5 Ways To Save Gas: Tips To Make Your Tank Of Gas Go Further

 @lukeydukeyl.villapaz@ibtimes.com
on July 22 2013 12:34 PM
Gas Station
Americans have seen the average price of gas spike 12 cents in July so far. Reuters

With the news of gas prices rising in the United States to an average of $3.67 per gallon, according to the Associated Press, drivers are looking for any way to make that tank of gas go further. While you can’t necessarily control the price of gasoline, here are five ways to help you squeeze every penny’s worth out of your next fill-up.

Slow Down

While it may get you to your destination a little later, slowing down can really make the savings add up. According the U.S. Department of Energy, for every 5 mph over 50 mph, it's like paying another 25 cents a gallon for fuel. It may not necessarily be practical to drive at 50 mph on the highway, especially in a 65mph zone, butslowing down in general will help your overall fuel economy.

Don't Just Sit There

Sometimes it’s unavoidable, but keep in mind that idling gets you 0 mpg, burns gas and burns even more if you’re running the air conditioner as well. The U.S. Department of Energy estimates idling costs drivers between $0.02-0.04 a minute.

Lose Weight

If you don’t need all those things in your trunk, lighten the load. Having excess weight in your vehicle can reduce your fuel efficiency by 2 percent. While this doesn’t affect larger vehicles as much, smaller vehicles may feel the impact more.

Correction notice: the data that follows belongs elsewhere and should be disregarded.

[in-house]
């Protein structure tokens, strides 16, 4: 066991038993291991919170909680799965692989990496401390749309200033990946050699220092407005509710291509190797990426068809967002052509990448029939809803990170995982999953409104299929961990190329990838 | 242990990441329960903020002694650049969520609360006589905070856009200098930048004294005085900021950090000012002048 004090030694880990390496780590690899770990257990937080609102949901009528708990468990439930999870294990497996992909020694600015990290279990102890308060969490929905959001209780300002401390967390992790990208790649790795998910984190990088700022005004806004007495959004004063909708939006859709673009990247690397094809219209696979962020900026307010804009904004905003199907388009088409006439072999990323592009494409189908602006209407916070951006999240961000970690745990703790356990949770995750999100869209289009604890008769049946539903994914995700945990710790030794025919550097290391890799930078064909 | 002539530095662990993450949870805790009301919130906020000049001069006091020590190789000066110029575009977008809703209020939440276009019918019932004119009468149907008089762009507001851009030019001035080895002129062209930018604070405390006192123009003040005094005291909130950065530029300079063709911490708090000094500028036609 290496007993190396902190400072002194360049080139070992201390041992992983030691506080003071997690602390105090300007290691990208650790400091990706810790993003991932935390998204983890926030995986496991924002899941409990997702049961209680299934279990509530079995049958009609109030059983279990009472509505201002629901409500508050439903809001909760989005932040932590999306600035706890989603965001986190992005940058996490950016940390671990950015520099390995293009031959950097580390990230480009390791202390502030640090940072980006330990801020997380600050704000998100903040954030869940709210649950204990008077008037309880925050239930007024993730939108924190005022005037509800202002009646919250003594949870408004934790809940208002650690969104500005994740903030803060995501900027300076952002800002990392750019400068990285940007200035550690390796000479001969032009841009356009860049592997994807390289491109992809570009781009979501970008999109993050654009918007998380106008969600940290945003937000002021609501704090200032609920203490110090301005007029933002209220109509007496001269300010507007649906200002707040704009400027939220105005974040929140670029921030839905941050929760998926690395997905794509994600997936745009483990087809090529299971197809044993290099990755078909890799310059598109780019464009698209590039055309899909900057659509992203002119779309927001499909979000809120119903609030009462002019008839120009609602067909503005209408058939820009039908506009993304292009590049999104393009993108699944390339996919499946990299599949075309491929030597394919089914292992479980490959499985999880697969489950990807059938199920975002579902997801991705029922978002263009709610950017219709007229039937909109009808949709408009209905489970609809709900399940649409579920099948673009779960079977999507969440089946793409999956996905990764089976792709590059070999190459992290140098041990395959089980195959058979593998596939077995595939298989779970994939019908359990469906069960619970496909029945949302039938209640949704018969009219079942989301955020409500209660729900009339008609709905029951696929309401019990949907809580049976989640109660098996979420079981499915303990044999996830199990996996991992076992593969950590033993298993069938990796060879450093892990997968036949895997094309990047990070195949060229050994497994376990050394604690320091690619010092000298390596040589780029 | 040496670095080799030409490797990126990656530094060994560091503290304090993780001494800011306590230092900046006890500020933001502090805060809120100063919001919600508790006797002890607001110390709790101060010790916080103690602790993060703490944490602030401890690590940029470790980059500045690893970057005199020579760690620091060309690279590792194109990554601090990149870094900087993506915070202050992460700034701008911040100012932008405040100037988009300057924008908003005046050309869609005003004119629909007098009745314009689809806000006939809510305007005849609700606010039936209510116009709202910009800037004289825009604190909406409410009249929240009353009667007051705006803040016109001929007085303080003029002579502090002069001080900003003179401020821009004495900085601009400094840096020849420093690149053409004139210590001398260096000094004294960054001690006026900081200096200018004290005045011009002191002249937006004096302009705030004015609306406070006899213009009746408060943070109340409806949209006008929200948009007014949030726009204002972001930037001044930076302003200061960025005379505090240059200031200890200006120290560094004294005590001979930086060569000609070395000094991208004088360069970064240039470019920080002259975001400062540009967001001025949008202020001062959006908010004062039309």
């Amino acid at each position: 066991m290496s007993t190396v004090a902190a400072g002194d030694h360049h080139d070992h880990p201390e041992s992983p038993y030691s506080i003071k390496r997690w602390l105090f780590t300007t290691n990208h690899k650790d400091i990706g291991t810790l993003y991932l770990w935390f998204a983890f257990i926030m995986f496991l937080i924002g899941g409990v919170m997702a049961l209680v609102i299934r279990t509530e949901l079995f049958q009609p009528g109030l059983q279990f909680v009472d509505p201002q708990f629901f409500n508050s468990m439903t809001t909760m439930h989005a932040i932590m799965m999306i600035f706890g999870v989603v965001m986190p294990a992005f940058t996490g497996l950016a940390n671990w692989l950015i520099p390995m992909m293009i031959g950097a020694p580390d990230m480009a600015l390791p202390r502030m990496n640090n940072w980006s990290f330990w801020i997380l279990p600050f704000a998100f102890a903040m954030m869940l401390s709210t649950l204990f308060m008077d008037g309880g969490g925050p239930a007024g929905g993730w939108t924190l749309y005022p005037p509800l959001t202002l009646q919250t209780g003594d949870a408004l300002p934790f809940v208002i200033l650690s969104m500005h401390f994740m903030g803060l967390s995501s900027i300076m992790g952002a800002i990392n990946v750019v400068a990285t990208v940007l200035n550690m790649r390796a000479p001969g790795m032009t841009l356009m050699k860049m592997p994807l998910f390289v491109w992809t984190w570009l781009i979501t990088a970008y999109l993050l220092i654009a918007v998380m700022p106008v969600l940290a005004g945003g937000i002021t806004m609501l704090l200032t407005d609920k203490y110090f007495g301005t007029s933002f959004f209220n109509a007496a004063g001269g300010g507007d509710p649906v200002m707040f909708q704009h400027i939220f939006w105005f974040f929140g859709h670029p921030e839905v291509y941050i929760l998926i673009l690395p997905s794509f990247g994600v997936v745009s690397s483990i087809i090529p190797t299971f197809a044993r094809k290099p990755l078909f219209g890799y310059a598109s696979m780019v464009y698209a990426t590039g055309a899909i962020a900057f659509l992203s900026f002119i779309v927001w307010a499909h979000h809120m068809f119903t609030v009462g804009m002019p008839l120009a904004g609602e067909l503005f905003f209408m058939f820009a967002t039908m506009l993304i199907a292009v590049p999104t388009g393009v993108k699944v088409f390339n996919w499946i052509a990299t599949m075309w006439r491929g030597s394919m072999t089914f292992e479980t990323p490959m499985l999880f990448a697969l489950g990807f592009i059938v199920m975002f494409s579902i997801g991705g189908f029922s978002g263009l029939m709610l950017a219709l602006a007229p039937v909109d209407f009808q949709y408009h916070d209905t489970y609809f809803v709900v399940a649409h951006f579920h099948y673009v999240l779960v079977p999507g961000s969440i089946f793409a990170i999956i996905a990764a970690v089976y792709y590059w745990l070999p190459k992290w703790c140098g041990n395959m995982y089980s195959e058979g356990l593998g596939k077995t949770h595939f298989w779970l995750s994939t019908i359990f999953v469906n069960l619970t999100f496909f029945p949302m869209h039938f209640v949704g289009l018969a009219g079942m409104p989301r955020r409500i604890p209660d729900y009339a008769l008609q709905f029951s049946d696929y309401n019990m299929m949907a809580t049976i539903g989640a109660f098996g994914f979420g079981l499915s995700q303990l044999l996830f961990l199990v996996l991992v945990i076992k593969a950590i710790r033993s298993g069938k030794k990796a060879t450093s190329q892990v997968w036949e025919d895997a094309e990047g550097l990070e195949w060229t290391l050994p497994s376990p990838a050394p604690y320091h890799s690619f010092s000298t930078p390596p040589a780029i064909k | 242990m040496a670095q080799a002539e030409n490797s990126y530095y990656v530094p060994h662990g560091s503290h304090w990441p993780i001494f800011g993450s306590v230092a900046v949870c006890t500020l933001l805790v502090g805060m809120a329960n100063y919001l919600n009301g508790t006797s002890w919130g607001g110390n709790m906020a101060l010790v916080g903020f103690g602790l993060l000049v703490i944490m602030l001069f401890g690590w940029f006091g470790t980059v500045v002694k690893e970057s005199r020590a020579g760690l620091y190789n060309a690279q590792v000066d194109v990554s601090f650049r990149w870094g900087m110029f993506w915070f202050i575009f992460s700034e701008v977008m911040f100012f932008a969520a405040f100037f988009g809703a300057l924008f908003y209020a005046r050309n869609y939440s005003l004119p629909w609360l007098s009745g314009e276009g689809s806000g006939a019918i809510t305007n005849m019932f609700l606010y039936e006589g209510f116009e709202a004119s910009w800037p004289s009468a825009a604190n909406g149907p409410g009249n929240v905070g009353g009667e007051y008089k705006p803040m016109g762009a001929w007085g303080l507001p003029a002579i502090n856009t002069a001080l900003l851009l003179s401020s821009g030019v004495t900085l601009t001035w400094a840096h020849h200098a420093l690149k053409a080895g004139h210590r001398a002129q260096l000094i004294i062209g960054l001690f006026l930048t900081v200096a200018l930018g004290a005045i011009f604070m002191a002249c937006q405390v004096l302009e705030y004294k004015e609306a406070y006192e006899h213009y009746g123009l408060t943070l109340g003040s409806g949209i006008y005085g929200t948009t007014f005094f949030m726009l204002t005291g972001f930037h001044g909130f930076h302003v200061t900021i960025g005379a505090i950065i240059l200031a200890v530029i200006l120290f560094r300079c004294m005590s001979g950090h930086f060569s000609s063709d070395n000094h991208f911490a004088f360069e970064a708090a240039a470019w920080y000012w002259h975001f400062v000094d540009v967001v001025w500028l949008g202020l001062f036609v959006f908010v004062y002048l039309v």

Pressure Point

This is probably one of the most important things to check and fix. It doesn’t matter how many safety features your car has or how expensive it is if you’re not taking care of the four tires that connect with the road surface. The U.S. Department of Energy estimates that for every 1 psi of underinflation, gas mileage drops by 0.3 percent.

Windows Down vs. Air Conditioner

When you're traveling at lower speeds, consider keeping the windows rolled down to cool the car. However, when traveling on the highway, it may be more efficient to keep the windows rolled up and the air conditioner running because drag, or air resistance, affects a vehicle more with the windows rolled down at higher speeds, according to a study conducted by the Society of Automotive Engineers in 2004.

Know more tips to maximize gas mileage? Let us know in the comments.

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